27 March 2014

Book Review: Take This Cup (edited 28 March 2014)

I was first introduced to Bodie Thoene's writing with her Zion Covenant and Zion Chronicles series (currently, on Amazon, both Bodie and Brock are listed as authors for these series of books; the editions I read in 1991 were attributed only to Bodie). I was enthralled with her portrayal of the Jewish experience in Germany. Then, I read The Man From Shadow Ridge, written by Bodie and Brock Thoene, and was greatly disappointed. The writing was lifeless and the story seemed forced. So, I was pleasantly surprised that I enjoyed Take This Cup. I was concerned when I found that this is book #2 in a series. However, it seems to stand well on its own.

This book needs to be read as fiction -- it doesn't purport to be anything else. A young boy, Nehemiah, born to a shepherd and a crippled weaver, is "chosen" as the cup-bearer, to bear the cup of blessing and suffering that has passed from Melchizidek to Abraham, to Joseph (the cup placed in Benjamin's bag), and now is to go to the Messiah. Nehemiah's rabbi was one of the wise men who visited Jesus after his birth. Nehemiah must endure a long, perilous journey to get to Jerusalem in time to pass the cup to the Messiah. There are some odd inclusions:
* The white hart that supposedly survived from Eden is almost a spirit-guide. This is inconsistent with the book's basis in the biblical message about the Messiah.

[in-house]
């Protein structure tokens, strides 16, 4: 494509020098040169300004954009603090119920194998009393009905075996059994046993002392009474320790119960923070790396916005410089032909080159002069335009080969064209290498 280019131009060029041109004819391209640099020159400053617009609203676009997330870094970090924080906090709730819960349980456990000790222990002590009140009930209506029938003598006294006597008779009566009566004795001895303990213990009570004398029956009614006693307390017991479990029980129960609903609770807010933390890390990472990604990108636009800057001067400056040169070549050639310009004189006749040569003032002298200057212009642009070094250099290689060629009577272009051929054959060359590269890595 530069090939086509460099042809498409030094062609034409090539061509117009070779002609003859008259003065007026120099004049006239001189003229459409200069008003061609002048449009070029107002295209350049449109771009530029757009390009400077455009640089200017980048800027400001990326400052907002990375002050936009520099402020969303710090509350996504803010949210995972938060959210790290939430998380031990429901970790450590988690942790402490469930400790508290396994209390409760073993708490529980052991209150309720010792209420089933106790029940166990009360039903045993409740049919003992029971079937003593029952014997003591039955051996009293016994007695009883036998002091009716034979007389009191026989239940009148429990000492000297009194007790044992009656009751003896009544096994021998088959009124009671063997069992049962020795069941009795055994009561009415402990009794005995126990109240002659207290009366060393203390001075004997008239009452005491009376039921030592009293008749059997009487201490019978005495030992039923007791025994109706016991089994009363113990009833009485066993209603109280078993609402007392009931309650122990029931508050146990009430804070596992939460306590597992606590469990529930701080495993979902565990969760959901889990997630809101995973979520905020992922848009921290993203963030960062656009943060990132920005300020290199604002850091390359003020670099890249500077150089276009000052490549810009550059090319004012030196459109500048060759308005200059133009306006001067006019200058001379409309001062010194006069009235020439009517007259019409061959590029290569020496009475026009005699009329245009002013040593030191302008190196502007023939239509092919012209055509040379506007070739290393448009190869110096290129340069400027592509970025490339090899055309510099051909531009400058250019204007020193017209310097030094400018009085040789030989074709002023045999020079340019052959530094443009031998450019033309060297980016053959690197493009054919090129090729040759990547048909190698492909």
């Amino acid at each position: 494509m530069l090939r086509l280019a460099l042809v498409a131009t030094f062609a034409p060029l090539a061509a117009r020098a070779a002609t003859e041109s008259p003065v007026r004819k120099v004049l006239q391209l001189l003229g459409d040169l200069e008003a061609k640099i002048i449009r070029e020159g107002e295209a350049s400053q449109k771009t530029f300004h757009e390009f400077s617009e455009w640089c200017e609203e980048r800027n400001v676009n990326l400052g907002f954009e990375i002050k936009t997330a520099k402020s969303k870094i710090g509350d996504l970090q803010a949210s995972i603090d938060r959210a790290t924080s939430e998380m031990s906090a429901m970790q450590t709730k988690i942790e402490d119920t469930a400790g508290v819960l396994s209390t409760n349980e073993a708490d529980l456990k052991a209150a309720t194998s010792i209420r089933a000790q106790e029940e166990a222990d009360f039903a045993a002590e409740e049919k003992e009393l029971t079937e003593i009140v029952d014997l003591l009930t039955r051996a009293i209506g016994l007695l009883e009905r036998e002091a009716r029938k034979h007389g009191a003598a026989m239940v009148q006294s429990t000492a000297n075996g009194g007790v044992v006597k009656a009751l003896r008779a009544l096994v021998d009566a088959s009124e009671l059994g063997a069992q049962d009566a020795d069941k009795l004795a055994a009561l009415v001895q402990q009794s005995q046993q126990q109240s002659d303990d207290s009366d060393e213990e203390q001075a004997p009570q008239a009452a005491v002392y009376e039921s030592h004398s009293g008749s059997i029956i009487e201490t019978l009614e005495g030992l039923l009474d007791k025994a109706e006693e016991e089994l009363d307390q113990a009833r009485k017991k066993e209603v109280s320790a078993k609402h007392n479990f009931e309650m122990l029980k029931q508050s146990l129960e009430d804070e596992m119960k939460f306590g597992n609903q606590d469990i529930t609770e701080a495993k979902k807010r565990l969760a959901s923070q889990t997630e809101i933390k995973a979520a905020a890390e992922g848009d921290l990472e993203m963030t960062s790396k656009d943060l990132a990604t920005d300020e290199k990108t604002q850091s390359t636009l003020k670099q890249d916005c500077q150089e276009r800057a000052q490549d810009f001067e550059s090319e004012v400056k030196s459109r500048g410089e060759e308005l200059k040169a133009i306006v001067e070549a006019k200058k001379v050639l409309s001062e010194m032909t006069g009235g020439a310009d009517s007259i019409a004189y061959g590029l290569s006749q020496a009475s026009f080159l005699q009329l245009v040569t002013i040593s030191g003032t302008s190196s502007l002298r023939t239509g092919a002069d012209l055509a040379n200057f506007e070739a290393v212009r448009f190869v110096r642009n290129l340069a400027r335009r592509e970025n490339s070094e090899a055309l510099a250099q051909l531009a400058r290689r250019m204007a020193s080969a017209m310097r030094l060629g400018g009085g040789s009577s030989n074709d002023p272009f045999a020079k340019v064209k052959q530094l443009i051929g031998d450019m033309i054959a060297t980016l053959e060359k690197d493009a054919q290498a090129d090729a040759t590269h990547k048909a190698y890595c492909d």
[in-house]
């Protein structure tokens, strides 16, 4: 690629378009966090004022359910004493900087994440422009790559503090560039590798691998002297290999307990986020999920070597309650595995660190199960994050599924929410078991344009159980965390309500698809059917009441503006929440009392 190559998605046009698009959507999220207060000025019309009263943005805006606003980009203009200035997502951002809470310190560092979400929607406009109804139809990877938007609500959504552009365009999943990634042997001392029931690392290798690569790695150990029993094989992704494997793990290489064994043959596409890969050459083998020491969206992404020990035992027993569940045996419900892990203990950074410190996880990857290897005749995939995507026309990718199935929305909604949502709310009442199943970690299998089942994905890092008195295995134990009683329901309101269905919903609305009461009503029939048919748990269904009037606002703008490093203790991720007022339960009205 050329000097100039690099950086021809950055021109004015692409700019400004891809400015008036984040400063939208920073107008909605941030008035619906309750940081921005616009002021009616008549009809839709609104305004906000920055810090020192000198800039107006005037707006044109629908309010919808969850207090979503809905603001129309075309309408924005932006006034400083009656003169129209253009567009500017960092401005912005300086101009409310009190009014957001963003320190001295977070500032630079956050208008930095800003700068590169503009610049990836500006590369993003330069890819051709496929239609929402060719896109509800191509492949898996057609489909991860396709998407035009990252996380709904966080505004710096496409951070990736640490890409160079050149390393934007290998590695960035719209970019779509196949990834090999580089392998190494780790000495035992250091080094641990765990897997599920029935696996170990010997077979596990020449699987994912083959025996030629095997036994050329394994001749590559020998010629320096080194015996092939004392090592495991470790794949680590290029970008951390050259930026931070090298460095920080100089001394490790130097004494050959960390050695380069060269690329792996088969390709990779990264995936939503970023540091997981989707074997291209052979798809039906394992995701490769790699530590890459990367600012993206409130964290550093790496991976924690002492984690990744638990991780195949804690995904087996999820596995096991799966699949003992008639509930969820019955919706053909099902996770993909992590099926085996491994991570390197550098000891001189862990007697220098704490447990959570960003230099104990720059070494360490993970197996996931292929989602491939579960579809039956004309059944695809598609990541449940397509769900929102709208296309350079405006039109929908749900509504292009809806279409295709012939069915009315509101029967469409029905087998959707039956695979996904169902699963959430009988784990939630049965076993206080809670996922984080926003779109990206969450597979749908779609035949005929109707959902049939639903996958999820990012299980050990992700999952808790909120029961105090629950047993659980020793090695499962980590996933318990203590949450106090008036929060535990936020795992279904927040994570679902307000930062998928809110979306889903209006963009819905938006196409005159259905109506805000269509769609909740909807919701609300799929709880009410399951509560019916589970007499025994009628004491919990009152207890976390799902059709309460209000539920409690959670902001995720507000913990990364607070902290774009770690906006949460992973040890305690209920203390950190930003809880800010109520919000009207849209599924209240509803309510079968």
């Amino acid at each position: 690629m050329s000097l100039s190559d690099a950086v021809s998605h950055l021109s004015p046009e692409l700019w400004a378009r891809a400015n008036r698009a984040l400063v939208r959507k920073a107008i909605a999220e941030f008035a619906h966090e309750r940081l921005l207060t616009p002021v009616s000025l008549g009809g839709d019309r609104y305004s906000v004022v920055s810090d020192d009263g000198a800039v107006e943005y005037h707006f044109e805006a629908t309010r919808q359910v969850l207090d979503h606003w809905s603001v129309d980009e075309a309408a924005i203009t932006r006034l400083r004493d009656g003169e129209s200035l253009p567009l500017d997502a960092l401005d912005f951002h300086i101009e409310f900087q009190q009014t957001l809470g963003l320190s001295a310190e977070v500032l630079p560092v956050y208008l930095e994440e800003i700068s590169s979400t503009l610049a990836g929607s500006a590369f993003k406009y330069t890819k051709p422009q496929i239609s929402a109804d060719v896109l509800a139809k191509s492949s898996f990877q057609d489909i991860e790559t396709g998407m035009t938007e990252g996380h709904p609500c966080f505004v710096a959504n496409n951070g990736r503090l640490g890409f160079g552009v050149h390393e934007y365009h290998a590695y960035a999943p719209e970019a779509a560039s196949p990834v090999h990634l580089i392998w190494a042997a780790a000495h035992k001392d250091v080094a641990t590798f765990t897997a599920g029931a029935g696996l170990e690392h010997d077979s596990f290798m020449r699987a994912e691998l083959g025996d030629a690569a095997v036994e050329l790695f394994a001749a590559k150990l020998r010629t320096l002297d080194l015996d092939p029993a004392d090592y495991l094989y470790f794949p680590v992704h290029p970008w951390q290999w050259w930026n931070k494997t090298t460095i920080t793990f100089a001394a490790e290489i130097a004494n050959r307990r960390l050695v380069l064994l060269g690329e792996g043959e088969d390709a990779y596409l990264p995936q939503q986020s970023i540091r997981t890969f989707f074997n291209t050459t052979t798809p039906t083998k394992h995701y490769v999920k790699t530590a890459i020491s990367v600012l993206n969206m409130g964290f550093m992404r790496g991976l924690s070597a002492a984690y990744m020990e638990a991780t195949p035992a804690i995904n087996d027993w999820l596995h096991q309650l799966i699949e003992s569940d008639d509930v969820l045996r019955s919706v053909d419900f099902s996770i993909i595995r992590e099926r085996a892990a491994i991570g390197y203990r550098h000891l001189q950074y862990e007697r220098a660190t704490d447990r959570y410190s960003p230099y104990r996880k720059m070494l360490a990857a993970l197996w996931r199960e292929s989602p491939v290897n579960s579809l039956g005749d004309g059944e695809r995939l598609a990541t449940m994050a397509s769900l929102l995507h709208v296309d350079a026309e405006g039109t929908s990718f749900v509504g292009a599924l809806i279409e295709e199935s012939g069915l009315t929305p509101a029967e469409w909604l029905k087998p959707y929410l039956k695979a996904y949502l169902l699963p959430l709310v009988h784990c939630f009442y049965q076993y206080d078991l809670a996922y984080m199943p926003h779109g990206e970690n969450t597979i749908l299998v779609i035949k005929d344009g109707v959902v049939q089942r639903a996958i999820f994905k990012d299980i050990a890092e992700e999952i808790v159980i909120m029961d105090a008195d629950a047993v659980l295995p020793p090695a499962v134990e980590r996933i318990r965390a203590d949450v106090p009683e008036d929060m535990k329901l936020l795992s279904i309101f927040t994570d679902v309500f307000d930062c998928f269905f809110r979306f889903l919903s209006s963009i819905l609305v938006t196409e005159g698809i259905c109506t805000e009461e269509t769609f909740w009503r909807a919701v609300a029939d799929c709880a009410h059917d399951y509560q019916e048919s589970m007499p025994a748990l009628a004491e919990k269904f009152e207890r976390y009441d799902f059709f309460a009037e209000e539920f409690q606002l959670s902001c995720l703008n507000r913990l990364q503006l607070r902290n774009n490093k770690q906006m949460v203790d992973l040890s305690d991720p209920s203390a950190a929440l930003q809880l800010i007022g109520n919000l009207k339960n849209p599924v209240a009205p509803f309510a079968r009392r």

* The star patterns predicting the Messiah's return seems out of character for the story.
* Bible passages seem to be used in contexts in which they were not initially used.

One thing that the Thoenes do stress in the story is that the Jewish people were expecting the Messiah to be a military/political leader who would overthrow the Romans and reestablish the Jewish nation under a descendent of David. In that interpretation, the crowd celebrating Jesus' entry into Jerusalem and then turning against him a few days later makes sense. Jesus, a descendent of David, was not the kind of Messiah they expected, so they turned on him.

Take This Cup is an engaging, fun read as long as it's treated as very fictionalized.

(DISCLAIMER: I received a free copy of this book from the publisher's Book Look Bloggers program in exchange for writing a review. I was free to write the review that I thought the book deserved.)